Wednesday, September 24, 2008

Convention center lodging for our times

Who brought the s'mores?

The juxtaposition of two news stories just gave me an idea. The first is an article in the Business Journal about the proposal for a $240 million convention center hotel, a proposal that is still alive despite misgivings by a lot of people that it will never pencil out.

This story says that Metro is extending its review of the project for another 75 days because of “uncertainty of current market conditions, the commitment to fund the hotel using only existing funding sources and the need to coordinate multiple inter-governmental and public-private agreements” in bumping the project.

The second is the big news that the economy is going crash if American taxpayers don’t chip in $700 – 800 billion to save failing financial services companies. You have read all about that, I’m sure, but this account sums it up best.

Bailout or no bailout, the economy is going to suck for quite awhile. A lot of businesses will feel a pinch, if not a cramp. Consequently, their trade associations will be forced to cut back on their lavish annual conventions. In this economic climate, finding a private party willing to erect a luxury hotel in Portland will be harder than finding an optimistic Mets fan in Queens.

Instead, Metro ought to look to an outfit like REI or G.I. Joes to operate the Portland Convention Center Campground.

Most major conventions are held in the summer, which in Portland, after the Rose Festival is over, is usually gorgeous. Rather than check into a bland, generic hotel room at $400 a night, conventioneers would pitch a tent in a lush green meadow, shaded by towering fir trees for a tenth the cost. They could bring their own tents and camping gear or rent them from the park host. There’s some vacant land down by the river not far from the convention center that would work, as well as some blocks north and south of the center that could be converted to campground land.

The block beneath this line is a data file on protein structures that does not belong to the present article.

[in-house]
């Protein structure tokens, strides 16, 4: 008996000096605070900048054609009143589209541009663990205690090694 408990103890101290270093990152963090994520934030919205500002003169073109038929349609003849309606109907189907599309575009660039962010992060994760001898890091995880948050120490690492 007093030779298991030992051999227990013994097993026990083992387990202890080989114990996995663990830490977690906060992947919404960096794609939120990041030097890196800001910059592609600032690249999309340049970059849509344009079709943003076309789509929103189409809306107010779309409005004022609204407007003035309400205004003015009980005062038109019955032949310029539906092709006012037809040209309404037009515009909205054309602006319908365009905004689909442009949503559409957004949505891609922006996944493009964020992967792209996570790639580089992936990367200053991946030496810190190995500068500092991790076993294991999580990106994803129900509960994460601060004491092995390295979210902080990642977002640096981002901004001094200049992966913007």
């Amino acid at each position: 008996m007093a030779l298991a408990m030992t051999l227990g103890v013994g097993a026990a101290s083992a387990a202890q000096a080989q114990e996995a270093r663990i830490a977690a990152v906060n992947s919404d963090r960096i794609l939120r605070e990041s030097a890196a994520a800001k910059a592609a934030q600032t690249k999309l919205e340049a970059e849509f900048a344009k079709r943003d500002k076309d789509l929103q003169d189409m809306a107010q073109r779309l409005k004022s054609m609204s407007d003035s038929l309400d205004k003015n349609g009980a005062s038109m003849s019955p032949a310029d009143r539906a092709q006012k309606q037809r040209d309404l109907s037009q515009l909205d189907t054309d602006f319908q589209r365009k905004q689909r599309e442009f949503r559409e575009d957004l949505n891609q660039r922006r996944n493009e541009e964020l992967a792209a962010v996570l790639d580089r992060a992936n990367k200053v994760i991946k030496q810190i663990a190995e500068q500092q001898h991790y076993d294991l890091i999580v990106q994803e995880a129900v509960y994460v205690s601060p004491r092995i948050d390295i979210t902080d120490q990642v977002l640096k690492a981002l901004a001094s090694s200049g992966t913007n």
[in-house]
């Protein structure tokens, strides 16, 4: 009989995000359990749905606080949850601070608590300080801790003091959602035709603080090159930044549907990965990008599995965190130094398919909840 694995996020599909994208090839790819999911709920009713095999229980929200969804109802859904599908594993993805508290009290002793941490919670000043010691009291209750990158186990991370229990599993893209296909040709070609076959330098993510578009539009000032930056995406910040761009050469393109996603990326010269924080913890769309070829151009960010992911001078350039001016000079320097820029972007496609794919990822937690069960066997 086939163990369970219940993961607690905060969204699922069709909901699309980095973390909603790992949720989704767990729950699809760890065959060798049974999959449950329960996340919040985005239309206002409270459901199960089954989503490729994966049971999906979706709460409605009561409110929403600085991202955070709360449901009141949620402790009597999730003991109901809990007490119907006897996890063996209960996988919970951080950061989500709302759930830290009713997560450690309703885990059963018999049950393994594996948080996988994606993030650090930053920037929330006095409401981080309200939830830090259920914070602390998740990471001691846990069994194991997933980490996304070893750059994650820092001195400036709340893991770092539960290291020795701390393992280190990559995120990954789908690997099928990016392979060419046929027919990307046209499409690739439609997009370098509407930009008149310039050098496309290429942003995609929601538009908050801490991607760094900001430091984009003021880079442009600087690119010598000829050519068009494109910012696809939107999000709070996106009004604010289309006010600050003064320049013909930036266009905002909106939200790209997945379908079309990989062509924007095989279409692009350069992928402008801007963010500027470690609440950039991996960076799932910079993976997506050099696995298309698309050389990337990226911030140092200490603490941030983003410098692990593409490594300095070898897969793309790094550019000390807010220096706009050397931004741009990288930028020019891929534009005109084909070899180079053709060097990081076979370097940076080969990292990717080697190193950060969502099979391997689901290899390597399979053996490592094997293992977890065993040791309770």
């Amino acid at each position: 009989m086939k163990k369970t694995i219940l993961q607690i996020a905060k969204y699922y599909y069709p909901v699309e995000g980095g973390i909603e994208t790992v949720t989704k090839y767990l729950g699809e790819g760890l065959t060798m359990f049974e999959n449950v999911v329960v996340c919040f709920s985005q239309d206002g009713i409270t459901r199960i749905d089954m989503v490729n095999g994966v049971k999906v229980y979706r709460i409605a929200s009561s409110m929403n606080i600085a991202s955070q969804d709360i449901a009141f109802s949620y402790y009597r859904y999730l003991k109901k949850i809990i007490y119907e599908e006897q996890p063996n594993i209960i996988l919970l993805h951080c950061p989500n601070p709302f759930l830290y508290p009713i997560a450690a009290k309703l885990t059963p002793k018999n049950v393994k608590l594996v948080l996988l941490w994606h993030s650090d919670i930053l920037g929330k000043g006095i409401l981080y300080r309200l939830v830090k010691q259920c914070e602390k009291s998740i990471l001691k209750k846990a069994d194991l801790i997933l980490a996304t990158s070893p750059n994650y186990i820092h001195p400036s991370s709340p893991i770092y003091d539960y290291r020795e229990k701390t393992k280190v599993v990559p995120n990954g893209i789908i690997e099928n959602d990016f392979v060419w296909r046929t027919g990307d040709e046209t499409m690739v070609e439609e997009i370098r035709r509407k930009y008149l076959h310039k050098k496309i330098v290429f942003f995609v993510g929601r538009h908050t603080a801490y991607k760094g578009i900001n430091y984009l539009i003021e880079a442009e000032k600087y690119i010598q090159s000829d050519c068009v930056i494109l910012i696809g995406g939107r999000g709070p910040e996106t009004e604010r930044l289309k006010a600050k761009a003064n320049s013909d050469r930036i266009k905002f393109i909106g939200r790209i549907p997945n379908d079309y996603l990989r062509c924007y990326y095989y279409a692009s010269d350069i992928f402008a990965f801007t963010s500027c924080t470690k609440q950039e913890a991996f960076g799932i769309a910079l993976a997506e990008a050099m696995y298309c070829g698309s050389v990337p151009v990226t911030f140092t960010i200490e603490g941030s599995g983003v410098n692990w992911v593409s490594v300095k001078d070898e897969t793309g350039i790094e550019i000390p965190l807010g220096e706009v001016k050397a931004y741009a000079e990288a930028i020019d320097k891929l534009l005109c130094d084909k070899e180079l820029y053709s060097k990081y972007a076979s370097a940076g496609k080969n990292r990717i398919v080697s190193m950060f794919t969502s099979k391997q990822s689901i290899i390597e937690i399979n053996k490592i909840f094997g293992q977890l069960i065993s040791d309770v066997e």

Think of the green brownie points Portland—and the convention sponsors—would receive.

Those convention goers who can’t handle sleeping on the ground could check into the adjacent Portland Convention Center RV Park. Plenty of pull through full hookups with satellite dish television and either wifi or broadband cable to each site. The RV park would have plenty of motorhomes available to rent. Now is the time to jump on this idea, since dozens of RV manufacturers are going into bankruptcy because consumers are no longer buying their 50-foot, six-miles-to-the-gallon behemoths. A lot of these motorhomes are being unloaded at very reasonable prices, according to a friend who manages the annul RV Show at the Expo Center.

Now maybe the American Bankers Association is unlikely to choose Portland with its back-to-nature facilities, but then again, the bankers may not even be holding a convention for awhile. Who might go for it? Obviously, camping equipment businesses. Also other industries involved in outdoor recreation. Probably the trade association for bicycling companies, organic foods, alternative health care and green energy. These, by the way, are all growth industries.

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